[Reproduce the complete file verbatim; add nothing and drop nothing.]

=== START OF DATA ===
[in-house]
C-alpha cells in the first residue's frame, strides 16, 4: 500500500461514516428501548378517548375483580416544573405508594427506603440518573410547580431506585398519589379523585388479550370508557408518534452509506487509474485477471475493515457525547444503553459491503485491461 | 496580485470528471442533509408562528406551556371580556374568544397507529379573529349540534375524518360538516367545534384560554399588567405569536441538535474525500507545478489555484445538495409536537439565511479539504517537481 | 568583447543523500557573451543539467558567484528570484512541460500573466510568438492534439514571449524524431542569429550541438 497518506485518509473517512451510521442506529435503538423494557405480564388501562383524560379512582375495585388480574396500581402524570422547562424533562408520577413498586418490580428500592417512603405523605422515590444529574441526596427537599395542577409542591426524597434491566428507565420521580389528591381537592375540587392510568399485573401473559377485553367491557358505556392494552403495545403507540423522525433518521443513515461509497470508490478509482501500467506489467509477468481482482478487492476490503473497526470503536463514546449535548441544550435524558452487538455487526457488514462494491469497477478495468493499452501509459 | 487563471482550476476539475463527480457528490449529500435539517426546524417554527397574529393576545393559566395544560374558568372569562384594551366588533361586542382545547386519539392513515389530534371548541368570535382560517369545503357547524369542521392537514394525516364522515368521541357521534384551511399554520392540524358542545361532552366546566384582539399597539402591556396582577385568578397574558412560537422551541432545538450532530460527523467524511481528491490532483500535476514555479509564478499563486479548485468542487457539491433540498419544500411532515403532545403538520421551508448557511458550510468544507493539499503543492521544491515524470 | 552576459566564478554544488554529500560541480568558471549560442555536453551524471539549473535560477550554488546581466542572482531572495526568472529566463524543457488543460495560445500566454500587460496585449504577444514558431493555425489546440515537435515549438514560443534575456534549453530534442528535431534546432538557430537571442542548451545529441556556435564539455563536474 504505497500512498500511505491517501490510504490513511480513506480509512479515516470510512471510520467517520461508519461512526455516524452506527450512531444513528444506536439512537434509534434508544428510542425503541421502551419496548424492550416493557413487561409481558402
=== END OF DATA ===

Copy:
[in-house]
C-alpha cells in the first residue's frame, strides 16, 4: 500500500461514516428501548378517548375483580416544573405508594427506603440518573410547580431506585398519589379523585388479550370508557408518534452509506487509474485477471475493515457525547444503553459491503485491461 | 496580485470528471442533509408562528406551556371580556374568544397507529379573529349540534375524518360538516367545534384560554399588567405569536441538535474525500507545478489555484445538495409536537439565511479539504517537481 | 568583447543523500557573451543539467558567484528570484512541460500573466510568438492534439514571449524524431542569429550541438 497518506485518509473517512451510521442506529435503538423494557405480564388501562383524560379512582375495585388480574396500581402524570422547562424533562408520577413498586418490580428500592417512603405523605422515590444529574441526596427537599395542577409542591426524597434491566428507565420521580389528591381537592375540587392510568399485573401473559377485553367491557358505556392494552403495545403507540423522525433518521443513515461509497470508490478509482501500467506489467509477468481482482478487492476490503473497526470503536463514546449535548441544550435524558452487538455487526457488514462494491469497477478495468493499452501509459 | 487563471482550476476539475463527480457528490449529500435539517426546524417554527397574529393576545393559566395544560374558568372569562384594551366588533361586542382545547386519539392513515389530534371548541368570535382560517369545503357547524369542521392537514394525516364522515368521541357521534384551511399554520392540524358542545361532552366546566384582539399597539402591556396582577385568578397574558412560537422551541432545538450532530460527523467524511481528491490532483500535476514555479509564478499563486479548485468542487457539491433540498419544500411532515403532545403538520421551508448557511458550510468544507493539499503543492521544491515524470 | 552576459566564478554544488554529500560541480568558471549560442555536453551524471539549473535560477550554488546581466542572482531572495526568472529566463524543457488543460495560445500566454500587460496585449504577444514558431493555425489546440515537435515549438514560443534575456534549453530534442528535431534546432538557430537571442542548451545529441556556435564539455563536474 504505497500512498500511505491517501490510504490513511480513506480509512479515516470510512471510520467517520461508519461512526455516524452506527450512531444513528444506536439512537434509534434508544428510542425503541421502551419496548424492550416493557413487561409481558402